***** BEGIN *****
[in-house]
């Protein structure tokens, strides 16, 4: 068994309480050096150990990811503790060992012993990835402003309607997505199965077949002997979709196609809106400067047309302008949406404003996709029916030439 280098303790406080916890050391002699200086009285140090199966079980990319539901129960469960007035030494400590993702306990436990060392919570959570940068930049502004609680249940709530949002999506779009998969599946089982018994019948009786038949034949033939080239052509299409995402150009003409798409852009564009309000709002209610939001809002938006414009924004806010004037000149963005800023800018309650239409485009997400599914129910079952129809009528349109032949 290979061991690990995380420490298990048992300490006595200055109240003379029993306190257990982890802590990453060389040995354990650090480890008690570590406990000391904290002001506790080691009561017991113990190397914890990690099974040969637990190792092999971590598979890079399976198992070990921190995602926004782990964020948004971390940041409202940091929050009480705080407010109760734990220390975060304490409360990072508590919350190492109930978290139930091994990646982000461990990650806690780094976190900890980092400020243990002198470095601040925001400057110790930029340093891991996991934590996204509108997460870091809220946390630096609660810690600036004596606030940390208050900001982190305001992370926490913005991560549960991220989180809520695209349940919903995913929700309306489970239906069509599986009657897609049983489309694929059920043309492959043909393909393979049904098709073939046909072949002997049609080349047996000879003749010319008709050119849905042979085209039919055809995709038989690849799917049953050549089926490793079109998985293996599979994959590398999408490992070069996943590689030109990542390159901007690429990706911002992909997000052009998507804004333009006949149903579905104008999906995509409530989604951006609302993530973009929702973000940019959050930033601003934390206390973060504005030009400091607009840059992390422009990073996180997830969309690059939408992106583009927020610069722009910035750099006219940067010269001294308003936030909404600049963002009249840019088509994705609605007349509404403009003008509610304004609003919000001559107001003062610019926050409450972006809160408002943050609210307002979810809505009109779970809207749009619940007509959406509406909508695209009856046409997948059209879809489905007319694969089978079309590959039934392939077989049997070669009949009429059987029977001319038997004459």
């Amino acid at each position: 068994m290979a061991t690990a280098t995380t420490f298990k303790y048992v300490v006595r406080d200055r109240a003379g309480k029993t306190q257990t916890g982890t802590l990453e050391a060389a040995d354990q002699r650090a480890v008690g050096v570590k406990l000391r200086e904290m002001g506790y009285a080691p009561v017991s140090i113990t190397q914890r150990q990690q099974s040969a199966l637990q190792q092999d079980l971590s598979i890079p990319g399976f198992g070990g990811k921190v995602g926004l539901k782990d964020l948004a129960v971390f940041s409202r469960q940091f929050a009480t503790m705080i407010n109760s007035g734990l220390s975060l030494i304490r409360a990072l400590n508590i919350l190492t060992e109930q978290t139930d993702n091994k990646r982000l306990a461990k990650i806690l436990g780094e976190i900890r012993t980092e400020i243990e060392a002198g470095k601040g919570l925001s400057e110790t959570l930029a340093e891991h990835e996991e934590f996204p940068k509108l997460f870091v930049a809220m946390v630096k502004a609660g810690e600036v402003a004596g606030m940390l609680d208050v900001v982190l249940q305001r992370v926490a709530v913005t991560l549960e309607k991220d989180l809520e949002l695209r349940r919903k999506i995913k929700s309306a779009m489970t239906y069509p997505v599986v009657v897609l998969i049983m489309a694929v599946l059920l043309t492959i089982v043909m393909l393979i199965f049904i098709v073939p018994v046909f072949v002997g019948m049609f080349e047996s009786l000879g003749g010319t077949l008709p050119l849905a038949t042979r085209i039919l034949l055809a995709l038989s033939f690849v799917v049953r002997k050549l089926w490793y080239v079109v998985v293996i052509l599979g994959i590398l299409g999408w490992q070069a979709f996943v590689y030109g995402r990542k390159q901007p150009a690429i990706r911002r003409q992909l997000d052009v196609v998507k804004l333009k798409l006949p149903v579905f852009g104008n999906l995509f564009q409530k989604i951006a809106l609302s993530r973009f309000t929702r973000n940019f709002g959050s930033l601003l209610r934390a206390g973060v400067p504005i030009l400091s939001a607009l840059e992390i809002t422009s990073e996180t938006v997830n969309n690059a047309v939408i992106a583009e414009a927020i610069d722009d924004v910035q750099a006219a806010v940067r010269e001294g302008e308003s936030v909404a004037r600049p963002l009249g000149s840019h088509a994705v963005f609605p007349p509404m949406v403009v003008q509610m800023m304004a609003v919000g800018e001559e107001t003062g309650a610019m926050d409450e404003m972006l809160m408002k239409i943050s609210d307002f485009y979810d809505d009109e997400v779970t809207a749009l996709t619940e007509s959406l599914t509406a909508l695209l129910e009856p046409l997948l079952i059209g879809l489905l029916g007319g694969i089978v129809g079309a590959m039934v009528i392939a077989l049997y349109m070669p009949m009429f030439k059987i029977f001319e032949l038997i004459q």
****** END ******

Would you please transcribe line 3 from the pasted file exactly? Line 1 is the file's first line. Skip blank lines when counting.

């Amino acid at each position: 068994m290979a061991t690990a280098t995380t420490f298990k303790y048992v300490v006595r406080d200055r109240a003379g309480k029993t306190q257990t916890g982890t802590l990453e050391a060389a040995d354990q002699r650090a480890v008690g050096v570590k406990l000391r200086e904290m002001g506790y009285a080691p009561v017991s140090i113990t190397q914890r150990q990690q099974s040969a199966l637990q190792q092999d079980l971590s598979i890079p990319g399976f198992g070990g990811k921190v995602g926004l539901k782990d964020l948004a129960v971390f940041s409202r469960q940091f929050a009480t503790m705080i407010n109760s007035g734990l220390s975060l030494i304490r409360a990072l400590n508590i919350l190492t060992e109930q978290t139930d993702n091994k990646r982000l306990a461990k990650i806690l436990g780094e976190i900890r012993t980092e400020i243990e060392a002198g470095k601040g919570l925001s400057e110790t959570l930029a340093e891991h990835e996991e934590f996204p940068k509108l997460f870091v930049a809220m946390v630096k502004a609660g810690e600036v402003a004596g606030m940390l609680d208050v900001v982190l249940q305001r992370v926490a709530v913005t991560l549960e309607k991220d989180l809520e949002l695209r349940r919903k999506i995913k929700s309306a779009m489970t239906y069509p997505v599986v009657v897609l998969i049983m489309a694929v599946l059920l043309t492959i089982v043909m393909l393979i199965f049904i098709v073939p018994v046909f072949v002997g019948m049609f080349e047996s009786l000879g003749g010319t077949l008709p050119l849905a038949t042979r085209i039919l034949l055809a995709l038989s033939f690849v799917v049953r002997k050549l089926w490793y080239v079109v998985v293996i052509l599979g994959i590398l299409g999408w490992q070069a979709f996943v590689y030109g995402r990542k390159q901007p150009a690429i990706r911002r003409q992909l997000d052009v196609v998507k804004l333009k798409l006949p149903v579905f852009g104008n999906l995509f564009q409530k989604i951006a809106l609302s993530r973009f309000t929702r973000n940019f709002g959050s930033l601003l209610r934390a206390g973060v400067p504005i030009l400091s939001a607009l840059e992390i809002t422009s990073e996180t938006v997830n969309n690059a047309v939408i992106a583009e414009a927020i610069d722009d924004v910035q750099a006219a806010v940067r010269e001294g302008e308003s936030v909404a004037r600049p963002l009249g000149s840019h088509a994705v963005f609605p007349p509404m949406v403009v003008q509610m800023m304004a609003v919000g800018e001559e107001t003062g309650a610019m926050d409450e404003m972006l809160m408002k239409i943050s609210d307002f485009y979810d809505d009109e997400v779970t809207a749009l996709t619940e007509s959406l599914t509406a909508l695209l129910e009856p046409l997948l079952i059209g879809l489905l029916g007319g694969i089978v129809g079309a590959m039934v009528i392939a077989l049997y349109m070669p009949m009429f030439k059987i029977f001319e032949l038997i004459q």